By applying a new rule, such as the number of people in employment as a yard stick for measuring progress and development in Nigeria,the true state of affairs can really be determined because every employed person is more likely to afford to rent or own a home and would also be able to have the proverbial three, 3 ‘square’ meals a day.
Another yardstick Nigeria could adopt for gauging progress in our society should be inflation rate. This reflects the hunger or poverty rate in the society because it is a direct measure of the cost of food,housing, transportation, health care and other essential utilities in the society. Following the current dislocations in the economy of Nigeria , inflation is about 10.8%, according to the latest figures from National Bureau of Statistics, NBS.

To get a clearer picture of how bad such inflation rate is,compare it to UK’s rate which is a mere 0.5%.

Clearly,from the foregoing scenarios, unemployment and inflation rates in a society would serve as better,more practical and realistic prognosis than the sophisticated GDP tool applied in the industrialized Western economies.
This is why it is very important to make a strong case for a paradigm shift to using jobs creation to asses the impact of our elected political office holders particularly for those in the executive arm of govt.

No longer would ministers and commissioners at the federal and state levels respectively,after the weekly or monthly federal or state executive council meetings, merely announce the value of the contracts awarded in terms of money to be expended.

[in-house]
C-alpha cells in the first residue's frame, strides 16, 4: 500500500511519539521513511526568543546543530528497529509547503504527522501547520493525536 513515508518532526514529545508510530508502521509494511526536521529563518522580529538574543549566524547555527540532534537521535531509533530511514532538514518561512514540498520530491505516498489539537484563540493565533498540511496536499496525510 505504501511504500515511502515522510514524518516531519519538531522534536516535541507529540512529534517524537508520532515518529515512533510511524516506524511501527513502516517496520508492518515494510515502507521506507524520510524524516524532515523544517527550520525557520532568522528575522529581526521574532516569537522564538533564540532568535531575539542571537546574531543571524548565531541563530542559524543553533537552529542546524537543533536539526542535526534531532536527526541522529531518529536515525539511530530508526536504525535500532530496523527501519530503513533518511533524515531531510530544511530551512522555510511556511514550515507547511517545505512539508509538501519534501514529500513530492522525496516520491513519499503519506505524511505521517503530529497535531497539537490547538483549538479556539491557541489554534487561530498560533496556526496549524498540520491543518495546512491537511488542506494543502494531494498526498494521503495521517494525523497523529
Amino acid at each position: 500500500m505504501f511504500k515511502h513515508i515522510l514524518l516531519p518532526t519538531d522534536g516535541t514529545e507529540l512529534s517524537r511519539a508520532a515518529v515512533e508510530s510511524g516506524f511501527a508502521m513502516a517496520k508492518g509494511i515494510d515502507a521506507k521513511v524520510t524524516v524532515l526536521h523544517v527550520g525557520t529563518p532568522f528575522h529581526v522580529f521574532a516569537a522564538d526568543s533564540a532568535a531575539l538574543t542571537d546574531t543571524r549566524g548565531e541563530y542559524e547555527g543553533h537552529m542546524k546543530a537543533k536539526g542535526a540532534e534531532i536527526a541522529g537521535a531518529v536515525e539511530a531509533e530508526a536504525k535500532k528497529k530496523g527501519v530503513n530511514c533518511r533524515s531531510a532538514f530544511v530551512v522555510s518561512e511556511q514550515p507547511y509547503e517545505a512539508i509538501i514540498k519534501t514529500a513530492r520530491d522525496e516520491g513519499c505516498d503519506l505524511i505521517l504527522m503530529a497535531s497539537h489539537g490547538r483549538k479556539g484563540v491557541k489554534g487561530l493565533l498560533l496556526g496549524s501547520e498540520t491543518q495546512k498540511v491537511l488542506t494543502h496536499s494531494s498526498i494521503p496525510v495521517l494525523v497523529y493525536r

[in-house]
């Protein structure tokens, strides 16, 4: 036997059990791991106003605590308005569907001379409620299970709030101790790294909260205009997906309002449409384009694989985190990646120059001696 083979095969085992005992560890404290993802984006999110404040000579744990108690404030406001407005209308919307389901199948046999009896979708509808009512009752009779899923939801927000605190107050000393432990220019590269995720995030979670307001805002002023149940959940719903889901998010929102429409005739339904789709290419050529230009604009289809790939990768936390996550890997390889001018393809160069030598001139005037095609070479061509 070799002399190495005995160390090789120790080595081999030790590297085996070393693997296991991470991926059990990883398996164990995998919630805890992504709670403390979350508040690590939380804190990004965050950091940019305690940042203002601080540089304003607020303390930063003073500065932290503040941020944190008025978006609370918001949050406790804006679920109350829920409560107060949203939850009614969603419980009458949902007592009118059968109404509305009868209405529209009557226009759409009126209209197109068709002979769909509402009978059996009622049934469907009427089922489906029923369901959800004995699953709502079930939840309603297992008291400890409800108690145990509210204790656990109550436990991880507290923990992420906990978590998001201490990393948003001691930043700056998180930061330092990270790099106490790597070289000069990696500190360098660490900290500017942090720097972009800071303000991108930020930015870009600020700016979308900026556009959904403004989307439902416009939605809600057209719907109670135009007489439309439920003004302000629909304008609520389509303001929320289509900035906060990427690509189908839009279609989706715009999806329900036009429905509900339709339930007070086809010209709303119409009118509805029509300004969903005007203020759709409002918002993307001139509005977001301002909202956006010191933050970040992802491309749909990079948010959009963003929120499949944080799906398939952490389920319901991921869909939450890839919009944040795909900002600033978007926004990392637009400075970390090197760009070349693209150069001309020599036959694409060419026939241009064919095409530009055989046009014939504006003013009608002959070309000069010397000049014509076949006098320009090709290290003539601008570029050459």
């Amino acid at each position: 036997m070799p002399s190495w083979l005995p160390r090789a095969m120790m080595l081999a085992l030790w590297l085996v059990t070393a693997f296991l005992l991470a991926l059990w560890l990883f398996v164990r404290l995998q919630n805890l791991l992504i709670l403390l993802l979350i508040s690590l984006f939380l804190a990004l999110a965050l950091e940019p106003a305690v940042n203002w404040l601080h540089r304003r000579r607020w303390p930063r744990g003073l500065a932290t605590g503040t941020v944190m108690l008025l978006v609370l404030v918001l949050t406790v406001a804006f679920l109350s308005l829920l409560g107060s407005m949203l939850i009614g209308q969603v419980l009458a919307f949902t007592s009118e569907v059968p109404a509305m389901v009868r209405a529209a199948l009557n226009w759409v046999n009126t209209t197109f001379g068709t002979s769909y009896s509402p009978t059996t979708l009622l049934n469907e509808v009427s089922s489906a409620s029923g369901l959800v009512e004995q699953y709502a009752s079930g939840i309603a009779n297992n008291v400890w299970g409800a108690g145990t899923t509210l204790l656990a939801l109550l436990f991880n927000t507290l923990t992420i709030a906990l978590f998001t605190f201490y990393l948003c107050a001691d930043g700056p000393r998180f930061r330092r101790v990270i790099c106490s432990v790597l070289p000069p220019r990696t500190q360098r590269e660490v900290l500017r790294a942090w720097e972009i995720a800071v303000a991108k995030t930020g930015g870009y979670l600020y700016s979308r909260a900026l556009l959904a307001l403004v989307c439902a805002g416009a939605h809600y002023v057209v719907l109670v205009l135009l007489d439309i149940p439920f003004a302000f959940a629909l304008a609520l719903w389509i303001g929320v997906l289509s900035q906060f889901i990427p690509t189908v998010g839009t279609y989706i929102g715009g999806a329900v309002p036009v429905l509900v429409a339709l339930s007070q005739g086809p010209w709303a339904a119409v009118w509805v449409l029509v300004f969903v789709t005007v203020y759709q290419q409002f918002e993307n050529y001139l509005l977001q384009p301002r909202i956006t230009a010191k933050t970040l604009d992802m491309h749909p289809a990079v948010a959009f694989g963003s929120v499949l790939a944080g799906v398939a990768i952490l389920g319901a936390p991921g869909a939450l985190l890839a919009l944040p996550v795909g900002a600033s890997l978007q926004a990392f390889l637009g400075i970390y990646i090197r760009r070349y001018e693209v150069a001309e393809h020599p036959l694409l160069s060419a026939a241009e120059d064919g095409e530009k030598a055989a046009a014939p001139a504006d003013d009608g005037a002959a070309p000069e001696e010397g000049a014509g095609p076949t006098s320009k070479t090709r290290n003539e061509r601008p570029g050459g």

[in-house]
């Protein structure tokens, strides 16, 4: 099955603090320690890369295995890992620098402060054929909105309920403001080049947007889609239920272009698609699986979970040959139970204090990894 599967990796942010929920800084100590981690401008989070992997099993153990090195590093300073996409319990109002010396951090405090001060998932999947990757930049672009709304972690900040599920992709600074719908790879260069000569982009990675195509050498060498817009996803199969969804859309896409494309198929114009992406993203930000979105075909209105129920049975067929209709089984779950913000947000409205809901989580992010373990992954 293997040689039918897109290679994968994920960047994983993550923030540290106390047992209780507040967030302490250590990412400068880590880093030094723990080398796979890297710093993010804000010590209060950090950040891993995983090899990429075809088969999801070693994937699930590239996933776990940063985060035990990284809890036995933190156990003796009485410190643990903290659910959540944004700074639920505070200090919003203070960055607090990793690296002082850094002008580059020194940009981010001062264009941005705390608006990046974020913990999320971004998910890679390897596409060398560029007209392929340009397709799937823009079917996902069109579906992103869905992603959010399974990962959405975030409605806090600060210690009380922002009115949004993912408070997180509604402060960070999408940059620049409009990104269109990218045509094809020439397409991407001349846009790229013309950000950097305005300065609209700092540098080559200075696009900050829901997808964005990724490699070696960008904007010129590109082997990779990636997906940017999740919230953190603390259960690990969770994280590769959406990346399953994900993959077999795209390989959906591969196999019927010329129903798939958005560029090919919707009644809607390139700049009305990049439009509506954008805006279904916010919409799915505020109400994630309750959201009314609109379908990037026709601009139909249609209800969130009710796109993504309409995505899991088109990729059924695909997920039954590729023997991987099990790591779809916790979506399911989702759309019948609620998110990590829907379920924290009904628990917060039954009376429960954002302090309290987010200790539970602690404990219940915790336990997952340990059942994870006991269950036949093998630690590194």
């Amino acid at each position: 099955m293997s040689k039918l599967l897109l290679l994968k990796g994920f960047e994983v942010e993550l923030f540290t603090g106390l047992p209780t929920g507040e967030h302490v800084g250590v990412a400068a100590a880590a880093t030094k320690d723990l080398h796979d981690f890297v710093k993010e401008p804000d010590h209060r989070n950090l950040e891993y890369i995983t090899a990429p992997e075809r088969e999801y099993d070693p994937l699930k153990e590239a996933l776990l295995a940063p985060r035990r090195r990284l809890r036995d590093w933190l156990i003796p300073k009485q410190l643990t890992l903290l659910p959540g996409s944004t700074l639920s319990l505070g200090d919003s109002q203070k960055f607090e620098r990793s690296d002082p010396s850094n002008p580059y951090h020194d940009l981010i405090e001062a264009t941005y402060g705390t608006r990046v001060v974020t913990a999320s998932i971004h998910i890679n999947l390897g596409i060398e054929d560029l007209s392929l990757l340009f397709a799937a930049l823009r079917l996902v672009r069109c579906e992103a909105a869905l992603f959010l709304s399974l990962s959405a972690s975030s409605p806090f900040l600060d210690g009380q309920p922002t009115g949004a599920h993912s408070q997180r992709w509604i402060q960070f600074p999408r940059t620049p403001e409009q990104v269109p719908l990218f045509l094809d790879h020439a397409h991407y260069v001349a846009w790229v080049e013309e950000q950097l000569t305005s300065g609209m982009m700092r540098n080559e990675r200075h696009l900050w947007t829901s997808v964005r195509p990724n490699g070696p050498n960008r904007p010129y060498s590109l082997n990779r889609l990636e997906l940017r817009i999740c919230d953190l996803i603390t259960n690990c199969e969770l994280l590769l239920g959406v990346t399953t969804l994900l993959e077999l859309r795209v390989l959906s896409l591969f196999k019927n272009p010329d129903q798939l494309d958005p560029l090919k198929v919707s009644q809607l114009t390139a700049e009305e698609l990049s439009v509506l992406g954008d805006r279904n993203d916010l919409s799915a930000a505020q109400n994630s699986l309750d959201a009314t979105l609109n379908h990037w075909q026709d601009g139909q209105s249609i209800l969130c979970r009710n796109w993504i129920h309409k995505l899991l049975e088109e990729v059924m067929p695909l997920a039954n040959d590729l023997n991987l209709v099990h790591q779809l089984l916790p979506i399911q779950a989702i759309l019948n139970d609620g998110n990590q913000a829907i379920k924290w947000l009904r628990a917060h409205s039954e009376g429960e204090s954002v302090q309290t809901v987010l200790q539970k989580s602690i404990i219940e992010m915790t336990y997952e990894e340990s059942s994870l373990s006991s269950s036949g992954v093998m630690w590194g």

Henceforth, emphasis should be on the number of jobs to be created and the impact of the projects on the people in the community in particular or society at large.

For instance recent data from the NBS and CBN indicate that about 518,000 people have joined the 8 million Nigerians who are unemployed in an economy with a work force of about 76 million people.

Going forward,Federal Executive Council, FEC and Executive Councils EXCOs at state govt levels should tell Nigerians after their weekly meetings,how many Nigerians their policies and programs have taken off from the list of millions of unemployed Nigerians .

That is the change Nigerians voted for and the least they expect now.

While l was researching this article , l came across a similar policy being applied by one of the state’s in the Niger delta.

In Delta state for instance, the governor, Ifeanyi Okowa, upon assumption of office embarked on implementing his campaign promise, tagged STEP-acronyms for Skills Training Entrepreneurship Program, which is a subset of his major mantra campaign-SMART.

In 2015,1070 trainees consisting of 664 males and 406 females were admitted into 116 training centres across the state, where skills as sophisticated as computer hardware repairs to practical ones like hairdressing, tailoring, cosmetology, events management and block and unlocking stones moulding were taught.